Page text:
Actually that only really applies to parts of the world where Christmas is the major annual holiday. What happens is that a huge number of people fly around the Christmas holiday and then don’t fly so much the next month.
Oh shure, there are ski trips and work trips and some people still holiday in January, but overall traffic levels do drop considerably.
Airlines know this and plan for it, but they have a thing called cash flow to worry about. Even though they may be hugely profitable in December they still need money coming in in January to pay staff, aircraft costs, jet fuel, landing fees, parking fees and a million other expenses that dont dissapear just because fewer people are flying.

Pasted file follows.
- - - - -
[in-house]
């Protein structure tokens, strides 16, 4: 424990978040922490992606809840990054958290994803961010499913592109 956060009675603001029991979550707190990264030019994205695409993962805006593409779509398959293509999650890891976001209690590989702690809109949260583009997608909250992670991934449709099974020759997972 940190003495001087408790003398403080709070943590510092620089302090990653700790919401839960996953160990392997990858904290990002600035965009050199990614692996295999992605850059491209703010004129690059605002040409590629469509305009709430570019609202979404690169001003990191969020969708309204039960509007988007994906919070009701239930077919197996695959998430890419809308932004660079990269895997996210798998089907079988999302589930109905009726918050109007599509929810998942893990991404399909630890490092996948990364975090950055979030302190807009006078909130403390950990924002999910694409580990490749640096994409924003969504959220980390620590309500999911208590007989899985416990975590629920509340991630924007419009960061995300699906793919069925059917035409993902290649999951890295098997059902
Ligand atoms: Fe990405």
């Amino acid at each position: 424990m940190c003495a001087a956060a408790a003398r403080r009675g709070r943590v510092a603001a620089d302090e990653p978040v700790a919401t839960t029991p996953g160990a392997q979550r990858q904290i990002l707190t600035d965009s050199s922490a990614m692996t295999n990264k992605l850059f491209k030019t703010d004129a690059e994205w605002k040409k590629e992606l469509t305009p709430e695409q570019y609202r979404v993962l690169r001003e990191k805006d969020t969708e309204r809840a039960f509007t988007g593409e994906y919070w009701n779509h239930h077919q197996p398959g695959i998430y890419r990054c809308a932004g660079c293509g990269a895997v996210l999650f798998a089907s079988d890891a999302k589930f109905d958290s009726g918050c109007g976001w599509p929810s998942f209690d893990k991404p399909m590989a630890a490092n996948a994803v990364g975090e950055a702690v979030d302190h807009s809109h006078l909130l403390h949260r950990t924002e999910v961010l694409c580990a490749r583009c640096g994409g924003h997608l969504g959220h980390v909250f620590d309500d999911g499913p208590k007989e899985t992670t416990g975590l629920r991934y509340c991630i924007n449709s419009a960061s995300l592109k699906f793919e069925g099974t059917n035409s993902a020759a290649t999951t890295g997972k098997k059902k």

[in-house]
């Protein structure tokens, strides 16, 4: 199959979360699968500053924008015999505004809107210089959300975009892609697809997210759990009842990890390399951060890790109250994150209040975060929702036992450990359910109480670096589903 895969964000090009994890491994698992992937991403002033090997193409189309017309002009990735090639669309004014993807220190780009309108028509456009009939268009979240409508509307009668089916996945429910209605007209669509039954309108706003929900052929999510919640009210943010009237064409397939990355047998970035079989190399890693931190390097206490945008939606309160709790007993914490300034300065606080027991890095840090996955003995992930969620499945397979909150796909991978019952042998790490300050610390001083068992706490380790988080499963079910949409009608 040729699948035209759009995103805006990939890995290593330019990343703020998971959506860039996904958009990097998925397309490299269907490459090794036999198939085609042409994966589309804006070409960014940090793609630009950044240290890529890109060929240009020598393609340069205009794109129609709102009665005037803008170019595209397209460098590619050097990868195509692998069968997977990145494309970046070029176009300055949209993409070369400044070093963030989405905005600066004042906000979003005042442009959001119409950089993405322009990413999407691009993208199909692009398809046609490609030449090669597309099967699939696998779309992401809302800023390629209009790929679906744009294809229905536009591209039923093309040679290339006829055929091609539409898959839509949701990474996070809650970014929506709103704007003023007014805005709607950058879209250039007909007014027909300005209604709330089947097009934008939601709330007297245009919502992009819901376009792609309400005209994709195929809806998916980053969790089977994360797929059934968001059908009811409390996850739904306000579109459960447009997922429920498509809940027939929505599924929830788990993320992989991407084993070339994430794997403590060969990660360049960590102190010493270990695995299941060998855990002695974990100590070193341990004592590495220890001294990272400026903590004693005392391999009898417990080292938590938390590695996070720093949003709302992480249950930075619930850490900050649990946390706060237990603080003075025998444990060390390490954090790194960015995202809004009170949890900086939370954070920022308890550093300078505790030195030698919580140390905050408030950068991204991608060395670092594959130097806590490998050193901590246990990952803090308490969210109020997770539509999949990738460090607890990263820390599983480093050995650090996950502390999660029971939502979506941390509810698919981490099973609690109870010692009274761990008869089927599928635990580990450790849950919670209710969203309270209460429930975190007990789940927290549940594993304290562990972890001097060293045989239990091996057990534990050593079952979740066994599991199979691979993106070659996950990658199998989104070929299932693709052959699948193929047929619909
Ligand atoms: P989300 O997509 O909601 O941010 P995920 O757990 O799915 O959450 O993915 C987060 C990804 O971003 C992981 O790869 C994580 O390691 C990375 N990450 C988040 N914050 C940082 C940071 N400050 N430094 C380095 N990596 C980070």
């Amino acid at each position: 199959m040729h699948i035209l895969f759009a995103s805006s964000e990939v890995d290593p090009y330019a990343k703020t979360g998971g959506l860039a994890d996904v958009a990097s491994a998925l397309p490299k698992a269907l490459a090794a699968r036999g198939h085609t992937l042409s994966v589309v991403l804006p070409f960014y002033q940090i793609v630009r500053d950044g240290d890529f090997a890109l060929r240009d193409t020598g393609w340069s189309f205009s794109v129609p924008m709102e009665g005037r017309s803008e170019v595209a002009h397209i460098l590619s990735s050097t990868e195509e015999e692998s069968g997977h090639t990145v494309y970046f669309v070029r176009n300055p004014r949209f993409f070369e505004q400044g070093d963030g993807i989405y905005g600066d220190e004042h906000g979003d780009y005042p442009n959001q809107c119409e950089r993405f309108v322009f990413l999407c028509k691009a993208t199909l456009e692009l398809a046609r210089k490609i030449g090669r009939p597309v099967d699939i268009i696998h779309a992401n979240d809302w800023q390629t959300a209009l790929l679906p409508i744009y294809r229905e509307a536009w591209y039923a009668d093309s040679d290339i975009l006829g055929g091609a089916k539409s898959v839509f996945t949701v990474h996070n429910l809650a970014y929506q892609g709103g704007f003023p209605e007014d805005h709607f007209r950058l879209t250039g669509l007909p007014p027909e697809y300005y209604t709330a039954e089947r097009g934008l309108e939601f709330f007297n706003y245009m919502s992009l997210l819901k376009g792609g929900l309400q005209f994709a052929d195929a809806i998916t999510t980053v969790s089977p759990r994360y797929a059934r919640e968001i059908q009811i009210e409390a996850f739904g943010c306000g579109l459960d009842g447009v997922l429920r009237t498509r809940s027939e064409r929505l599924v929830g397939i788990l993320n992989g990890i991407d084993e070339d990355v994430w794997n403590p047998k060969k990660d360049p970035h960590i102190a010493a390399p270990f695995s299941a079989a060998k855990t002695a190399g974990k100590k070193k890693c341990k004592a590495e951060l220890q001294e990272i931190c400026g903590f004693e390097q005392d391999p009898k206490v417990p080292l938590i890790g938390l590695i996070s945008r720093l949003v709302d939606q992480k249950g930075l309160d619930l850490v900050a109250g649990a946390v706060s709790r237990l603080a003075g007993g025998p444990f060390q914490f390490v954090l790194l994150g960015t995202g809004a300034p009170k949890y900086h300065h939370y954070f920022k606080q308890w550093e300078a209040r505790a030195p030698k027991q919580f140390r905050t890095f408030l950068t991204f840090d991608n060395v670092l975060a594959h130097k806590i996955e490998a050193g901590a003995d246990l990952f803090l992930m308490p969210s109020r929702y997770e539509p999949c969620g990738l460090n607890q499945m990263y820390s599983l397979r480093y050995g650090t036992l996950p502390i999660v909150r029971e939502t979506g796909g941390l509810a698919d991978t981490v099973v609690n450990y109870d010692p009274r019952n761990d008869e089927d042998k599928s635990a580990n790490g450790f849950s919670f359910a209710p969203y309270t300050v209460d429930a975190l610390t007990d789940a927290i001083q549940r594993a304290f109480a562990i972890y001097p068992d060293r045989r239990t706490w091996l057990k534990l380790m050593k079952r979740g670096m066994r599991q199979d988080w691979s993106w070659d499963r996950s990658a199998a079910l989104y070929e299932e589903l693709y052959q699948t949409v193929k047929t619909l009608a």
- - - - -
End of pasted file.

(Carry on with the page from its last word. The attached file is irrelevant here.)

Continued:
One way of improving cash flow is a January offer. You may well see a great offer for a flight provided you pay in January. This is the good old accountants telling marketing to lower their prices, make some offers and get some much needed cash into the tills.
It is harder to tempt people with a discount on a big expense, so generally the better bargains are for short-haul flights. Typically the discounting is around 15% although this varies greatly from airline to airline, depending on how good their accountancy planning has been.
So now you know. Although it might be freezing cold in New York and boiling hot in Sydney, in January there are cheap flights to be found and you can save a lot of money.